The third myth, which is kept alive by both those on the right and the left, is that the ANC “won” the negotiations (according to the ANC and EFF) and that Cyril Ramaphosa made a fool of Roelf Meyer (according to the far right). According to this myth, the negotiations were a unilateral affair where the ANC got everything it wanted, and the other parties slipped away with their tails between their legs. The greatest product of the negotiations, the Constitution, is the best counter-argument to this myth. Eloff pointed out that the negotiation process was long and arduous, beginning with the peace process at the beginning of 1991 and ending with the adoption of the Interim Constitution at the end of 1993, a process that lasted almost three years. He further described how the negotiations consisted of a series of compromises by both major parties. Many of these are incorporated in the so-called 34 constitutional principles, which are included in the Interim Constitution of 1993, and had to be included in the final Constitution of 1996. Many of these principles are part of the constitutional provisions that the ANC want to amend or adapt today. The logical question then is, if the ANC “won everything”, why do they want to alter or undermine the current Constitution? The truth is that neither party won the negotiation process, but (as in all bona fide negotiation processes) all sides made compromises to reach an accepted and acceptable Constitution. The fact that the ANC, especially through its ideology of racial transformation, undermines and even disempowers certain basic principles of the Constitution, cannot be laid at the feet of the negotiation process. That this ideology has also entered our Highest Court (as shown through the disempowerment of section 29(2) on the right to language of choice in education in the Gelyke Kanse judgment) can also reasonably not be laid at the feet of De Klerk or the negotiation process. This is clearly the work of a party who ideologically manipulates the Constitution and wants to amend it directly because they are not satisfied with the outcomes. This is a party that obviously wants to break South Africa's historic national accord of 1993.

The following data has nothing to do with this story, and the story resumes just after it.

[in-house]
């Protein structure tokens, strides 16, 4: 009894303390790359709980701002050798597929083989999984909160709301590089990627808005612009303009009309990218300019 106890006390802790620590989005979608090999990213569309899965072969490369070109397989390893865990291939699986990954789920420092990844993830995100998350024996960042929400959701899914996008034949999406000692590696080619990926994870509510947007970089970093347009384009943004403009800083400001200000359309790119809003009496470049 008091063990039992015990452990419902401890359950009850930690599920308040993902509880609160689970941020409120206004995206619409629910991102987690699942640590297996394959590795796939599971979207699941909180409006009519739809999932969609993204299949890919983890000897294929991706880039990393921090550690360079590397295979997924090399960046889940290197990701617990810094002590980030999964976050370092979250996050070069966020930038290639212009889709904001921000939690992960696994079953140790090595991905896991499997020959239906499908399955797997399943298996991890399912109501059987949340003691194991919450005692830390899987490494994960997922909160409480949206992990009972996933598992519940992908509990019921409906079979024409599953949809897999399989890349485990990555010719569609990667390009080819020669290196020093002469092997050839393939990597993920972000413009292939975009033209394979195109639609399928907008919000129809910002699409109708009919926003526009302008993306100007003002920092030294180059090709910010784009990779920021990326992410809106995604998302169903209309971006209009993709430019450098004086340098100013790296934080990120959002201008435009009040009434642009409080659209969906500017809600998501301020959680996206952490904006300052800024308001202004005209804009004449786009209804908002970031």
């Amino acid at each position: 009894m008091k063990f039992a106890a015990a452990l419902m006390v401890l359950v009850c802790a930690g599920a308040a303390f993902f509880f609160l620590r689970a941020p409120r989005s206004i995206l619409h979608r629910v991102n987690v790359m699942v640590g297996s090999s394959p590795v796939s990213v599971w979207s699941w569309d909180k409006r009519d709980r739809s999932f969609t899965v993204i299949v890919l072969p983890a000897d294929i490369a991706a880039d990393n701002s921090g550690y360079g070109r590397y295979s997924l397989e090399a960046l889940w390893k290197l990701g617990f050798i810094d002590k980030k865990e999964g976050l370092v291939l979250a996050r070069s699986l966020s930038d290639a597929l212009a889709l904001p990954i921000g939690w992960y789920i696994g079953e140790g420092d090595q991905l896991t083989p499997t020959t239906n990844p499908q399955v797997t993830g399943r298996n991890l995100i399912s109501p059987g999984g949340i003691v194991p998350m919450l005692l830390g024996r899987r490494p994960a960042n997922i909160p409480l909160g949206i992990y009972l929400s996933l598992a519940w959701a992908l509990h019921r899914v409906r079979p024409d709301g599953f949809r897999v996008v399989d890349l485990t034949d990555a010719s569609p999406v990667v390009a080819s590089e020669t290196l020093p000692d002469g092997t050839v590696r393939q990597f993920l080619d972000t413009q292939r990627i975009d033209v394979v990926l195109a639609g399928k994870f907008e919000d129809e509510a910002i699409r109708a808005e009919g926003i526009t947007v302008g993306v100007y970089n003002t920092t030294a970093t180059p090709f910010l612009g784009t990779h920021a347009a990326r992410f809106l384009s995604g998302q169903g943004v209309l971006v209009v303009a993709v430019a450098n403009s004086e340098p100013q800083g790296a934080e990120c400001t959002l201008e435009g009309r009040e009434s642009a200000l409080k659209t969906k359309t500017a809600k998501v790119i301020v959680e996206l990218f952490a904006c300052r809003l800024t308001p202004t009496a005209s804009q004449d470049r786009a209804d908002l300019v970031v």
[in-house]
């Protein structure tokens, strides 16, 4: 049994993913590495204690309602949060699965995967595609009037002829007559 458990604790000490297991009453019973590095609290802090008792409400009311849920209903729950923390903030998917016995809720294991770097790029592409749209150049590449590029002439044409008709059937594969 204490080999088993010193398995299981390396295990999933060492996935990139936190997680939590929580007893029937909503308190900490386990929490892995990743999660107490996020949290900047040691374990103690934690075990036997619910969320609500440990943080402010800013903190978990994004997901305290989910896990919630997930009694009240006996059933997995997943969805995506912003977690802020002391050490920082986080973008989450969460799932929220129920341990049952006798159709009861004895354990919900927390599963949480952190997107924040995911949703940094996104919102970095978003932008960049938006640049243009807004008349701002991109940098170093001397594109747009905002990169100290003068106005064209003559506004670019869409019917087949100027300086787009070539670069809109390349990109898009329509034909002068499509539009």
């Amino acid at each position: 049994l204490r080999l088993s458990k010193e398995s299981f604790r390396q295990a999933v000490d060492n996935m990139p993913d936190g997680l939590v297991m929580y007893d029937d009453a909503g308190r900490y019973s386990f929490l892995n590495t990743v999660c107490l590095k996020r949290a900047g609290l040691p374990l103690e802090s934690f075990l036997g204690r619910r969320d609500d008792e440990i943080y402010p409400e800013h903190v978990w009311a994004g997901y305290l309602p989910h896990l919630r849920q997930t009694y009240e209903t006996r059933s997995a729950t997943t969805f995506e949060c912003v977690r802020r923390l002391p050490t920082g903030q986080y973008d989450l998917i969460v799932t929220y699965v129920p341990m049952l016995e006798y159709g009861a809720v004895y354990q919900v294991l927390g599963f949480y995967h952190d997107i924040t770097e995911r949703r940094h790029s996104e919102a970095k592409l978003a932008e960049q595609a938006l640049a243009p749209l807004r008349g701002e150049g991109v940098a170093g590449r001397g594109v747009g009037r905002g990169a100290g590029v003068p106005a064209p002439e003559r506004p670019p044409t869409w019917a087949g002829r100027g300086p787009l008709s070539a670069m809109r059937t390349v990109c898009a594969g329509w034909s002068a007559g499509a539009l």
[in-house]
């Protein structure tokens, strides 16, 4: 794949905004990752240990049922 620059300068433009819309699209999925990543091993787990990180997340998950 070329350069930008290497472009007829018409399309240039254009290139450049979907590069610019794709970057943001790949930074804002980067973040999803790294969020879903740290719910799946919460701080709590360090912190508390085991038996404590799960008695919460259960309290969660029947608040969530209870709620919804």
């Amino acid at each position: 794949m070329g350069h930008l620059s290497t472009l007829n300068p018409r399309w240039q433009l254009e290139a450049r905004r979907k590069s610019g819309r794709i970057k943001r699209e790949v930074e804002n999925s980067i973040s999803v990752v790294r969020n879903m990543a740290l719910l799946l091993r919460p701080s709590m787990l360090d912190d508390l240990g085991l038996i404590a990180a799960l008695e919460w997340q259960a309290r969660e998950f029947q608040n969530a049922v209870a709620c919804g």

The fourth and final myth that has been debunked is one that is kept alive by the ANC - and believed by many gullible South Africans. According to this myth, the ANC still believes in the foundational constitutional value of non-racialism and pursues this through laws and regulations. Gwen Ngwenya convincingly demonstrated that the ANC - through the ideology of racial transformation - is re-racialising South Africa again - and making race as important as during apartheid. The truth is that the ANC (and most courts) use race as a proxy or substitute for disadvantage. As a result, wealthy black people are advantaged merely on the basis of their race and poor brown or white people are disadvantaged purely on grounds of their race. It is a fact that a certain kind of equality (one of outcomes) has replaced non-racialism as the most important constitutional value for South Africa. The ideological racial quota of 80-9-9-2 is the way this re-racialisation occurs on a daily basis. Former President FW de Klerk, at the end of his speech, in his strongest statement in the last decade, called on the ANC to return to the path of non-racialism and reconciliation. If they do, they will find that the majority of South Africans are waiting for them.
In summary: 30 years after 2 February 1990, there is certainly cause for South Africans to give thanks - we have a constitutional democracy and a good Constitution. However, with the direction taken by the ANC with Jacob Zuma (and from which the party has not yet departed) there is even more cause for reflection. There is certainly cause for concern, particularly regarding the undermining of the Constitution and the racialisation of our entire society. To counter this and other deviations from the Constitution, all right-thinking South Africans must stand together and look to the future.
By Theuns Eloff: Chair, FW de Klerk Foundation Board of Advisers
13 February 2020